Tennis' Anti-Doping Body Comes Under Fire After Simona Halep Wins Appeal - UBITENNIS
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Tennis’ Anti-Doping Body Comes Under Fire After Simona Halep Wins Appeal

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SIMONA HALEP OF ROMANIA - PHOTO: MATEO VILLALBA / MMO

The International Tennis Integrity Agency (ITIA) is facing questions over the management of its system following the decision to reduce Simona Halep’s suspension by more than 75%. 

On Tuesday the Court of Arbitration for Sport (CAS) slashed the doping ban implemented on the former world No.1 from four years to just nine months after she lodged an appeal. The two-time Grand Slam champion failed a doping test at the 2022 US Open after testing positive for the anti-anemia drug roxadustat. Then in May 2023, she was issued with a second charge from the ITIA concerning irregularities in her biological passport (ABP). An independent panel ruled that Halep ‘intentionally’ doped and issued her with a four-year ban.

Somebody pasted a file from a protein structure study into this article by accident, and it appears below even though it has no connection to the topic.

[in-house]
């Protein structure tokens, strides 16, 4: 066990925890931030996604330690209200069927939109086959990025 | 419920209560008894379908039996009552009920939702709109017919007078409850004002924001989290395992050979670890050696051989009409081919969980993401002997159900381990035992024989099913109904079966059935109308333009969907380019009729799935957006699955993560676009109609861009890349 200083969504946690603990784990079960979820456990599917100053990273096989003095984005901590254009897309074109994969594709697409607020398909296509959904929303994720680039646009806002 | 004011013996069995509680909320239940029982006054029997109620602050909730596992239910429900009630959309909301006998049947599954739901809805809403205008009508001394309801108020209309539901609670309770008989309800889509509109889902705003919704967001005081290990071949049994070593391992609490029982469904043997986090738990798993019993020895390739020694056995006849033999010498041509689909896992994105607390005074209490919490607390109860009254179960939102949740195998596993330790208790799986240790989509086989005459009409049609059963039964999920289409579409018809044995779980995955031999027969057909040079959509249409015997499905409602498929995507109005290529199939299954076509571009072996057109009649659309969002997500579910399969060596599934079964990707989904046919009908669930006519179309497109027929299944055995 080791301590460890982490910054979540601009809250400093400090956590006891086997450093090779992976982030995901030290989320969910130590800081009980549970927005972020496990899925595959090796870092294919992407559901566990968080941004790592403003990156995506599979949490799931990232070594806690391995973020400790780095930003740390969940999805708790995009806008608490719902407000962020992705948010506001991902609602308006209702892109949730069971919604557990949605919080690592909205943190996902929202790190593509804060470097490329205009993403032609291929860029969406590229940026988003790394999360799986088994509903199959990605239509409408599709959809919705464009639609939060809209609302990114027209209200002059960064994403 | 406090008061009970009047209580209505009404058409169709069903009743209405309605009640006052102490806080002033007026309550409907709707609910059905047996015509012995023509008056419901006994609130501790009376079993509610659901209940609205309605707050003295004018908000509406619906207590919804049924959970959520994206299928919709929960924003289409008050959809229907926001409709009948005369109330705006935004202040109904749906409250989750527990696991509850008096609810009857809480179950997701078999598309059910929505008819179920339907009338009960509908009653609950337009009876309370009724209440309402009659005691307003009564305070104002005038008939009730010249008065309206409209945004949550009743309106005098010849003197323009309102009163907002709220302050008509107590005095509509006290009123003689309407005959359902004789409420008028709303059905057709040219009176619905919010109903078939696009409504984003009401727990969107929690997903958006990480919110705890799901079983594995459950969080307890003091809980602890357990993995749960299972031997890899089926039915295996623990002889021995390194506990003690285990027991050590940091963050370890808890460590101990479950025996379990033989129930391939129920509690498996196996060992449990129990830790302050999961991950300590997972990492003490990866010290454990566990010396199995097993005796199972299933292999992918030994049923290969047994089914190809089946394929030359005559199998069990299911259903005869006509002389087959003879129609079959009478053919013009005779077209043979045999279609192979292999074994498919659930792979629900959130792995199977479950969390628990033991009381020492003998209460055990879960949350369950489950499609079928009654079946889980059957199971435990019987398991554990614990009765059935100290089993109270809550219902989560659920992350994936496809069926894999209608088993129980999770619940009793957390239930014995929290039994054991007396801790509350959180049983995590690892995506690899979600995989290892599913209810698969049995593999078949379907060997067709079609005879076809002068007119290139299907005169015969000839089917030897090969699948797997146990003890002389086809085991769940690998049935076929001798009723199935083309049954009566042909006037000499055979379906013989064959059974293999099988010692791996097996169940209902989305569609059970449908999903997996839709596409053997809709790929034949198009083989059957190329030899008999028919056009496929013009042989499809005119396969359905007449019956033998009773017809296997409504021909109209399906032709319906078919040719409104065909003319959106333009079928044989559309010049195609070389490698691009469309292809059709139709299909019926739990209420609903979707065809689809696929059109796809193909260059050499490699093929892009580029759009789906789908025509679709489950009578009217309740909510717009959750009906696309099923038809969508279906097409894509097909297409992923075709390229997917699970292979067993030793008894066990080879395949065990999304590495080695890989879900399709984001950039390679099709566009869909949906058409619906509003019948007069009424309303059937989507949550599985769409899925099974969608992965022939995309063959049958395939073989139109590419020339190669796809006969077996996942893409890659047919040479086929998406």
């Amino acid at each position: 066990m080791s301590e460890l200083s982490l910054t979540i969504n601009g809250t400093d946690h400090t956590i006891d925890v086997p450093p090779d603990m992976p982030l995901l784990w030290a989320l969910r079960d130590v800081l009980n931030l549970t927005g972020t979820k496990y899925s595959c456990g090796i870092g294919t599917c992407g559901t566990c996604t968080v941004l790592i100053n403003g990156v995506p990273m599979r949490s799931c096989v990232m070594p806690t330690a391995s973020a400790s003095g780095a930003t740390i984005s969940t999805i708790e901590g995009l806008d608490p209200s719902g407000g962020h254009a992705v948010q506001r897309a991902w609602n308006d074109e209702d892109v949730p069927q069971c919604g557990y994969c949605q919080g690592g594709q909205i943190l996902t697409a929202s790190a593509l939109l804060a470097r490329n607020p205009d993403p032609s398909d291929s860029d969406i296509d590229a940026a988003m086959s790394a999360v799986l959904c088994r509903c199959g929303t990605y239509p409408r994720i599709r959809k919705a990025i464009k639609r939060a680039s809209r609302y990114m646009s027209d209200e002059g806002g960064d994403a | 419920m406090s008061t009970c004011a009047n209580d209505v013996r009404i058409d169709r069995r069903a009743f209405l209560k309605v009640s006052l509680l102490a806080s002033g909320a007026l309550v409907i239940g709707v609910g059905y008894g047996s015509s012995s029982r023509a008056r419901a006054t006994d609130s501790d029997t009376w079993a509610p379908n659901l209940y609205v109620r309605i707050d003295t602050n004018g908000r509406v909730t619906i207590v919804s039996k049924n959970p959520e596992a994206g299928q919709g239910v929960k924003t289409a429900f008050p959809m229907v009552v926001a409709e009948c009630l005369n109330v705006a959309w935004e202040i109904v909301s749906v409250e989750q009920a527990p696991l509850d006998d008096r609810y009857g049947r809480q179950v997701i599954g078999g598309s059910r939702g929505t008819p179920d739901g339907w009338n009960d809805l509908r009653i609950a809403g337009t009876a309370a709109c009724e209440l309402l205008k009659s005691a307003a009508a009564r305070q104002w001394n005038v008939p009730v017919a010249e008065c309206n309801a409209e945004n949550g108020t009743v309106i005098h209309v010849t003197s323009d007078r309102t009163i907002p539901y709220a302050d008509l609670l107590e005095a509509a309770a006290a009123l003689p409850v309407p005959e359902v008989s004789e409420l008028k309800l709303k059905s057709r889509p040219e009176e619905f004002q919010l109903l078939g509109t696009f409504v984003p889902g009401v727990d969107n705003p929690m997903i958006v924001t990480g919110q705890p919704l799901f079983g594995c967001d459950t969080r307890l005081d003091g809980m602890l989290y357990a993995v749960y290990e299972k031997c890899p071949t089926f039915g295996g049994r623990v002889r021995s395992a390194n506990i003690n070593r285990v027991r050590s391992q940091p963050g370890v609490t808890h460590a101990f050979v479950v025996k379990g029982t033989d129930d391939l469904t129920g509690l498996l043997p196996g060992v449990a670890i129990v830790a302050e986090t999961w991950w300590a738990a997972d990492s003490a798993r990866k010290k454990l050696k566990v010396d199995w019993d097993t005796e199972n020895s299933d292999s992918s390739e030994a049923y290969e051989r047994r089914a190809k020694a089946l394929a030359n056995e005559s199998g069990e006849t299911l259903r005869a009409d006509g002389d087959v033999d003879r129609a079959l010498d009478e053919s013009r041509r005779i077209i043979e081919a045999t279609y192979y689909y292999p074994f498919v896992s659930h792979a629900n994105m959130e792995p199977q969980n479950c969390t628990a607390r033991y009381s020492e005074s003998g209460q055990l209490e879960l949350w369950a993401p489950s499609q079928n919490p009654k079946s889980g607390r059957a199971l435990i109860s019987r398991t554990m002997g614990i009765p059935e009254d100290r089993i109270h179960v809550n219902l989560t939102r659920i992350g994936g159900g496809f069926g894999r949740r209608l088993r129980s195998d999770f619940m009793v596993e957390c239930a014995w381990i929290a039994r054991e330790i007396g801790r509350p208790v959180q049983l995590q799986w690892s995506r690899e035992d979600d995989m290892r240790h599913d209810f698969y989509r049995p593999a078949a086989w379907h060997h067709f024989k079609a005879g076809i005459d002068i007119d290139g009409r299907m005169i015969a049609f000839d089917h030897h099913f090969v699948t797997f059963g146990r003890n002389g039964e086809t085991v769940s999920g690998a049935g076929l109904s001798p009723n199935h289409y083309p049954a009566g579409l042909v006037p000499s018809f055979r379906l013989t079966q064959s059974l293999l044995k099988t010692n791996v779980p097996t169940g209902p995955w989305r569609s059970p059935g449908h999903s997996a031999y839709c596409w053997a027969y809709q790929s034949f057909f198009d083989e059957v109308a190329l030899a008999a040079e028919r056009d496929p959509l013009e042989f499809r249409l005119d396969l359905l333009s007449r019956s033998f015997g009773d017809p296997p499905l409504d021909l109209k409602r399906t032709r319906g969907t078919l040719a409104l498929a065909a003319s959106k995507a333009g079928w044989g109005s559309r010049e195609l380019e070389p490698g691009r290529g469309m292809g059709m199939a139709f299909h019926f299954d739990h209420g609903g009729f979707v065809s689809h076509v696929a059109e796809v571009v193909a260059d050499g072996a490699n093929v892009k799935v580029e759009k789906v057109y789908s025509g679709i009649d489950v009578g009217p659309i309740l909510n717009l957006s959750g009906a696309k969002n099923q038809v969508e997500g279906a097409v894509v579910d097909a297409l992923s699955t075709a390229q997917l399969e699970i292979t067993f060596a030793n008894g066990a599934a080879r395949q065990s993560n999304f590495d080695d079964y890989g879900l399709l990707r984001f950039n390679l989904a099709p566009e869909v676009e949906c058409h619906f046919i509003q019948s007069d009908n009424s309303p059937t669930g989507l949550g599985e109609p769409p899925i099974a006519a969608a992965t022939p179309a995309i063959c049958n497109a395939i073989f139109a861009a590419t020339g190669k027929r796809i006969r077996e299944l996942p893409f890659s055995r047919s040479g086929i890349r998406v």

However, the CAS has dismissed the severity of the penalty. After a three-day hearing last month, they concluded that Halep didn’t intentionally take roxadustat based on the ‘balance of probabilities.’ It was accepted that she used a contaminated product without knowing but did bear some responsibility for her duty of care. As for her ABP, the CAS dismissed those charges against her. Halep has maintained her innocence throughout the entire procedure. 

“Although the CAS Panel found that Ms. Halep did bear some level of fault or negligence for her violations, as she did not exercise sufficient care when using the Keto MCT supplement, it concluded that she bore no significant fault or negligence.” The CAS outlined.
“CAS Panel determined that it was appropriate in the circumstances to consider the results of a private blood sample given by Ms. Halep on 9 September 2022 in the context of a surgery which occurred shortly thereafter. Those results, and Ms. Halep’s public statements that she did not intend to compete for the remainder of the 2022 calendar year, impacted the plausibility of the doping scenarios relied upon by the ITF Independent Tribunal.”